Bottom Line:

We often call out our love for a saucy dram of Chivas. Since this helps form the backbone of that scotch, we can’t see not digging this too!

Best Blended Scotch, No Age Statement — COMPASS BOX GLASGOW BLEND SCOTCH WHISKY

Compass Box

ABV: 43%

Average Price: $40

The Whisky:

Compass Box Whisky is all about creating very sippable blends of scotch. This blend is Scotland in a bottle. It’s 67 percent Highlands, Speyside, and Islay married to 33 percent Lowland whiskies aged in first-fill and refill bourbon, first-fill and refill sherry, and finished in specialty French oak.

Tasting Notes:

There’s a plummy nature that’s counterpointed by a subtle yet clear peaty smoke on the nose. The taste really basks in the plummy and nutty sherry aspects, while touching on a lighter vinous note and plenty of berry sweetness. The end is medium-length, with hints of that fruit next to a dailed-in smokiness.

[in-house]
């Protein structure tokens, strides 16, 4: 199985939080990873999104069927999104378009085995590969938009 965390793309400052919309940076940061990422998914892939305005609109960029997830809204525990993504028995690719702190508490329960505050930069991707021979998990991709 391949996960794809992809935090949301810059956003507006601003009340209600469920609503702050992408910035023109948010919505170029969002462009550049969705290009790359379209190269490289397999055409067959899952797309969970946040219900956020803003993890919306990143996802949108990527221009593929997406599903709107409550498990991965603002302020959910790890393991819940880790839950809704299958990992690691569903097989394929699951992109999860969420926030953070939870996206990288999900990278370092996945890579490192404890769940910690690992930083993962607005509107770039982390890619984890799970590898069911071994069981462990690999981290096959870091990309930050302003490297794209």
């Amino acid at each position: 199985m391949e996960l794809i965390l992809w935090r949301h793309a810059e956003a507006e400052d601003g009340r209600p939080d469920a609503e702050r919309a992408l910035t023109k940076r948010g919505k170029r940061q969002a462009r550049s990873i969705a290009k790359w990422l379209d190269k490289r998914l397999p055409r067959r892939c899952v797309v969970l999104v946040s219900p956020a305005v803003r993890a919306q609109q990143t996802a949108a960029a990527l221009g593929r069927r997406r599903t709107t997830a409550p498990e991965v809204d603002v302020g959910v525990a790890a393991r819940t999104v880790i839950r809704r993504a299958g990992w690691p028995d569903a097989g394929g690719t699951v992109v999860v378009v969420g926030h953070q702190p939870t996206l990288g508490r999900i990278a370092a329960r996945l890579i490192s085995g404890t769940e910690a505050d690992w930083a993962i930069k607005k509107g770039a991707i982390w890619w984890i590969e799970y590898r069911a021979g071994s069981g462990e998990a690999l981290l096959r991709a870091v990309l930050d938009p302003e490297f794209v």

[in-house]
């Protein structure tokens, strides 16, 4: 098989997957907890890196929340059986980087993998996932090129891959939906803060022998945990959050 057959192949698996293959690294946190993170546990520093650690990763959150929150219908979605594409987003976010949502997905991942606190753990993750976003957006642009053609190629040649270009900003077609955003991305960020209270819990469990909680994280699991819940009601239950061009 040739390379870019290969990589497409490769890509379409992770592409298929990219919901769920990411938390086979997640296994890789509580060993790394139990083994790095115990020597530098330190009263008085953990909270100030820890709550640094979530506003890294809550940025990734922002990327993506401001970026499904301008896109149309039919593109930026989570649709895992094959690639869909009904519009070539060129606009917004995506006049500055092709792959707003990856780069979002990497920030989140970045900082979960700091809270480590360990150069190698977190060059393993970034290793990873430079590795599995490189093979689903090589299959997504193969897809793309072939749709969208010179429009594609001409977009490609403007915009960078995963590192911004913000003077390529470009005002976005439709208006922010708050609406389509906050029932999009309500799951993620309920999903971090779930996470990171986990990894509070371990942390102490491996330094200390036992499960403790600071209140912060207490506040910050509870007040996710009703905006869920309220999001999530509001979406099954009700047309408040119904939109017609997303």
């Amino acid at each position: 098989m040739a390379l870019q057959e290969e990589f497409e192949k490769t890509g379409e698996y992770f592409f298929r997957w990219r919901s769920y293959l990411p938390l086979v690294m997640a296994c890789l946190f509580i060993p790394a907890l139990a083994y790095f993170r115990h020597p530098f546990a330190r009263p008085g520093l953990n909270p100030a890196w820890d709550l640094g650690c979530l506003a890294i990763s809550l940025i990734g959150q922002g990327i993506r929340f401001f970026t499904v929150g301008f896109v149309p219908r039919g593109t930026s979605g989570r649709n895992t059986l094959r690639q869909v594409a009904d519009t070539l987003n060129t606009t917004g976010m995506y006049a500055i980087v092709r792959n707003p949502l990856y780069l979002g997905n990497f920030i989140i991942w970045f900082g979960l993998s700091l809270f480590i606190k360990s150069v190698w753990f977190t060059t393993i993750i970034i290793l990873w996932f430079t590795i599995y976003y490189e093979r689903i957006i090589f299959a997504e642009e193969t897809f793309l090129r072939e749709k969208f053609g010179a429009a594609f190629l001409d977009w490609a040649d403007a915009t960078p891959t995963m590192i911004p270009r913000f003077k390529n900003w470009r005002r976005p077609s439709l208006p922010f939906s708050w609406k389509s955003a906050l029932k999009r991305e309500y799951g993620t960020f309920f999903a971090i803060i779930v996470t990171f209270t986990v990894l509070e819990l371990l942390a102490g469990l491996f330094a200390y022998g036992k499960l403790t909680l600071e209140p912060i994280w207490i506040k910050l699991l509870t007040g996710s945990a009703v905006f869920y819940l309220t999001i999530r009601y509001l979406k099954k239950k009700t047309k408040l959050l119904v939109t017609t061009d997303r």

Bottom Line:

Compass Box consistently wows with its masterful blends. Usually, those bottles can reach triple-digits in price pretty quickly. That’s why we really dig this expression — it’s affordable without sacrificing any depth of flavor.

Best Blended Scotch, Up To 15 Years — DEWAR’S CARIBBEAN SMOOTH

Bacardi

ABV: 40%

Average Price: $24

The Whisky:

Rum cask finishing is nothing new, but it is all the rage. This blend from Master Blender Stephanie Macleod is a marriage of 40 whiskies that are vatted and finished in Caribbean rum casks. That final maturation gives the whisky a smooth feel, making it the perfect cocktail base.

Tasting Notes: